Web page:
Kishore Biyani reboots for the digital era
By Dinesh Jain | May 06, 2016
As the lines between offline and online retail blur, India's retail king is tweaking his strategy to stay ahead of the competition
However, when Biyani, 54, laid his hands on the Rocket-Internet-promoted company last month, it did come as a surprise. The Marwari businessman has been a fierce critic of the e-commerce business model in India, saying it is designed to lure consumers with discounts with little focus on profits. He had told Business Standard earlier that he was waiting for the bubble to burst before he would make his moves.
That moment appears to have arrived. Fabfurnish is his first acquisition but more such deals could be in the offing. "I am not closed to the idea," he says. "I will do it selectively and ensure our investments make money," he adds.
It is clear the lines between physical and virtual shopping are blurring for him. In a press conference on May 4, he said he plans to merge the group's home furnishings business under HomeTown with Fabfurnish and subsequently de-merge it from flagship Future Retail.
The goal is to unlock value and make his home furnishings business a stronger enterprise in the face of increased competition. Once the online and offline arms are merged, HomeTown is likely to reach a turnover of Rs 1,000 crore within a year. It closed the last financial year with revenues of around Rs 750 crore.
The driving force
Biyani's hybrid business model, also called omni-channel retail in industry parlance, is a compulsion, say analysts. With consumers today spread far and wide, brick-and-mortar retailers have been left with no option but to add an online leg to their offline operations in a bid to reach as many customers as possible, and quickly.
Biyani has been at work on an omni-channel presence for a year now, trying to create a seamless and consistent brand experience across his group's retail channels: bigbazaardirect, futurebazaar.com and offine stores. Other retailers, including Reliance Retail, Aditya Birla Retail and Shoppers Stop, have also been working on creating an omni-channel presence in recent months.
"The endeavour is to reach more consumer touchpoints and ensure you are there while the action is on. The ultimate objective is customer acquisition. That will mean that you have to go where he or she is," says Devangshu Dutta, chief executive, Third Eyesight, a consultancy firm.
A recent study by the Retailers Association of India and Mumbai-based data analytics firm Hansa Cequity says that nearly 74 per cent Indians shop across all channels including neighbourhood stores, modern trade outlets and online platforms.
The study also notes that a significant number of these consumers still prefer to touch and feel products before buying, implying therefore that an online-only model is not enough.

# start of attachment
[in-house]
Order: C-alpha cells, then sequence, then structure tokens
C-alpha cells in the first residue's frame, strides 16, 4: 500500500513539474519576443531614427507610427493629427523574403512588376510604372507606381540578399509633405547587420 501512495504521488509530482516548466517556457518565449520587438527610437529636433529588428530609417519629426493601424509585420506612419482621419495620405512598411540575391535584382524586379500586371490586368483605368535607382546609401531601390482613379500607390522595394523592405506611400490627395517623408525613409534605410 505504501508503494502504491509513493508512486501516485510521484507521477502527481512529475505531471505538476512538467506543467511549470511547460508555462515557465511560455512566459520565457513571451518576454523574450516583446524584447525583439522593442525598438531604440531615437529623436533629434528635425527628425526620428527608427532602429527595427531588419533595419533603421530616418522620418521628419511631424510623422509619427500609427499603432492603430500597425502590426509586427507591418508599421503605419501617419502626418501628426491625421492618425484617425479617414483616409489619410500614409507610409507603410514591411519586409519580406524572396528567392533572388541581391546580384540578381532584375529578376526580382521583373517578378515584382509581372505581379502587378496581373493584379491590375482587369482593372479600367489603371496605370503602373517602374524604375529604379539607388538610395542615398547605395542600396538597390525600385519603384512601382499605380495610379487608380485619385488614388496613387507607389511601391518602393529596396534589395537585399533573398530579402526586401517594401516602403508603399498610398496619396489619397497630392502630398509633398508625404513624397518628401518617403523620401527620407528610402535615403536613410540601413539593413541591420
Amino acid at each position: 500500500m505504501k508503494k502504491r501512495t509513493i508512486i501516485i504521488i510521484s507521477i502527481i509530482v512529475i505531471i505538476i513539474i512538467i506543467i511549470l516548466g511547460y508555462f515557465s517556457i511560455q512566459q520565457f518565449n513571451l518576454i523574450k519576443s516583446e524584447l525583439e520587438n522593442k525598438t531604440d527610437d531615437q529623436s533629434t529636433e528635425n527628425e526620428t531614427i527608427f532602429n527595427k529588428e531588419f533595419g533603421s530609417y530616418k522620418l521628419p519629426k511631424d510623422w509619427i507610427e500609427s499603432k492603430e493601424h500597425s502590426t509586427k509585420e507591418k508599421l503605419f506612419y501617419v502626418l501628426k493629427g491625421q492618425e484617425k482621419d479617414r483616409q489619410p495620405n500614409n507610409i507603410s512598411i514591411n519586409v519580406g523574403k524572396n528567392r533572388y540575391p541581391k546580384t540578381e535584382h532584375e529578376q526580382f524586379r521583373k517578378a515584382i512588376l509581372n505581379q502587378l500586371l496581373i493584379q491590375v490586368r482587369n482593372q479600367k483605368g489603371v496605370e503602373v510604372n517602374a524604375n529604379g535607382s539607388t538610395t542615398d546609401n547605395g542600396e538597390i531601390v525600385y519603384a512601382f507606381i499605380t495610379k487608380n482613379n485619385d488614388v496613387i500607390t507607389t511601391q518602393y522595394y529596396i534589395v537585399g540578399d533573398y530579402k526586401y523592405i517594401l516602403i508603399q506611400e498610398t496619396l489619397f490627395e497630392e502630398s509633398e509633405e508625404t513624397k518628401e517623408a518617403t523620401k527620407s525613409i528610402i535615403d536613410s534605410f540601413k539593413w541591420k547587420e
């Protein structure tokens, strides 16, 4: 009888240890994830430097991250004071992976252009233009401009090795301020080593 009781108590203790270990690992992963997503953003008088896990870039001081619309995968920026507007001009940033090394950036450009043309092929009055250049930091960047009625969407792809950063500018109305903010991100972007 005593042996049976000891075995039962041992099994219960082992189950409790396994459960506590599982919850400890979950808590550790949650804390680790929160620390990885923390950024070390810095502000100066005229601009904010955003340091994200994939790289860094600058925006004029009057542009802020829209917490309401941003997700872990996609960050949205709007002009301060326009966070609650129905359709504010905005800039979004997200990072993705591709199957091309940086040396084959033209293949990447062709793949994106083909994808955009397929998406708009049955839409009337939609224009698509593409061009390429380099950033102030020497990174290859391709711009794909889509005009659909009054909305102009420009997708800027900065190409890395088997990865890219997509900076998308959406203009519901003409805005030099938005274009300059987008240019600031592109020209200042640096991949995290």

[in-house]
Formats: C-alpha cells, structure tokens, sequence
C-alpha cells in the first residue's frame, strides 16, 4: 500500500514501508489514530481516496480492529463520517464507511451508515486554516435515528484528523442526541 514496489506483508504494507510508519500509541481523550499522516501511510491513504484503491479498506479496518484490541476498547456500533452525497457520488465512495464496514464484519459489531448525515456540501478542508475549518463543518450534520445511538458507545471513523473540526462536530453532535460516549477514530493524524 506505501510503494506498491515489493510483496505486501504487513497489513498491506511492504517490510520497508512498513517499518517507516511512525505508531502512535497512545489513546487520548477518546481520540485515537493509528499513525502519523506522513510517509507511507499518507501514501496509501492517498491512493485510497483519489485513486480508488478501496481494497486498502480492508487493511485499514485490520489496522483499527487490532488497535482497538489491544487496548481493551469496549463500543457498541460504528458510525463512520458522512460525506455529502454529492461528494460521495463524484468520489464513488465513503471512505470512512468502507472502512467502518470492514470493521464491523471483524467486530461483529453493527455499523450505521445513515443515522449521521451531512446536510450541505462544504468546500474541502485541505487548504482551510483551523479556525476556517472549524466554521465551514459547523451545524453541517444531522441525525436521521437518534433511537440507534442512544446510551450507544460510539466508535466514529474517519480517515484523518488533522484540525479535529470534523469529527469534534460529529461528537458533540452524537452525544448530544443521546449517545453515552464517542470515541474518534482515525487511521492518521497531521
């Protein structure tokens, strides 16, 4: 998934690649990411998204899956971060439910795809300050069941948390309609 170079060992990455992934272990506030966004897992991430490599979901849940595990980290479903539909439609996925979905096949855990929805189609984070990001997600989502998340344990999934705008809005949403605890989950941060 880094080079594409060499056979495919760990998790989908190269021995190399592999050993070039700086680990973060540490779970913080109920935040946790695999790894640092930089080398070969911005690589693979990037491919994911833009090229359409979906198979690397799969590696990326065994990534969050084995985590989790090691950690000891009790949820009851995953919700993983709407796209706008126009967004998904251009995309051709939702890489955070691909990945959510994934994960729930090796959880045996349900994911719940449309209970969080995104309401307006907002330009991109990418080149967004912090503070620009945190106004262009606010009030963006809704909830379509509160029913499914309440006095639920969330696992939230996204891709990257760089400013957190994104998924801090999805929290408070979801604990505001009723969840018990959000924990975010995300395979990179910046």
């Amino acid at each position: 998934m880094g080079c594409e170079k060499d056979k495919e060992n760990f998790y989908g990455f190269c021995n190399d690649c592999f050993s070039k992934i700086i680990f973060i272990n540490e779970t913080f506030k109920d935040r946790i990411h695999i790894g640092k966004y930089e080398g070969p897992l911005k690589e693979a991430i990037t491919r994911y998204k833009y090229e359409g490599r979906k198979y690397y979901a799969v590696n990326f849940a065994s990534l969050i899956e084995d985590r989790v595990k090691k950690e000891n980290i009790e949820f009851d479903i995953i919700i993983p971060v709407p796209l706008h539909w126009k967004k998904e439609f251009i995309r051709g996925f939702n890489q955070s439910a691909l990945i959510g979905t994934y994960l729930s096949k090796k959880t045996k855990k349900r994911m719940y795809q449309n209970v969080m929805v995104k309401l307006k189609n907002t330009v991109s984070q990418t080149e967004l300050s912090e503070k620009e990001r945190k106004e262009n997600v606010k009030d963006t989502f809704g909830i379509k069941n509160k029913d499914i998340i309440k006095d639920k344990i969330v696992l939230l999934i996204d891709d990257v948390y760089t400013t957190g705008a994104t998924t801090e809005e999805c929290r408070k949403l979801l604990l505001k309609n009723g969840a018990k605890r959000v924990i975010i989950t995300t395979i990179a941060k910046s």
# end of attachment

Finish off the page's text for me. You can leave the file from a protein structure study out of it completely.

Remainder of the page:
Domestic e-tailers have picked up this cue. The top three e-commerce majors -Flipkart, Snapdeal and Amazon - have all gone offline in the last six to eight months to ensure the "touch and feel" experience is provided to consumers.
Flipkart, for instance, has tied-up with brick-and-mortar retailer Spice Hotspot to provide access to its exclusive range of phones offline. Its fashion arm Myntra is in advanced talks to acquire brick-and-mortar chain Forever 21, which will allow it to stock its online catalogue offline.
The same goes for rival Snapdeal, which has initiated tie-ups with The Mobile Store and Shoppers Stop for mobiles and apparel, respectively. Amazon, too, is tying up with small retailers across the country in a bid to allow consumers with no internet access to shop online in these outlets. It is also setting up Amazon-branded stores offline.
Additionally, the top three e-tailers have pick-up stores offline where consumers who've purchased products online can get delivery of their goods.
Dutta says the online-offline retail marriage follows global trends. "E-tailers abroad such as Amazon, Birchbox and Bonobos in the US, Spartoo in France, Astley Clarke in the UK have all opened physical retail stores in recent years. This completes the picture in a sense and plugs gaps if any," he says.
Social media to retail
Hybrid business models are not restricted to retail alone. Social media giant Facebook recently entered hyper-local services in India, offering everything from medical and repair to business and personal services. Apart from letting users to browse for these services, the initiative also allows them to leave reviews so that other consumers can make the right choice.
Tech giant Google, too, is on a similar adventure. In recent years, it has ventured into making wearable tech devices, mobile phones and is now piloting driver-less cars. This even as it strengthens its presence online with a suite of services from basic search to online advertising, email, chat, browsing and software for phones.
Harish HV, partner (India leadership team), Grant Thornton India, says that hybrid business models for these companies is a way to ring-fence themselves from competition by marking their presence in virtually every space.
This online-offline merger, he says, will mean that these firms will get stronger as they enter new areas. The world is indeed shrinking.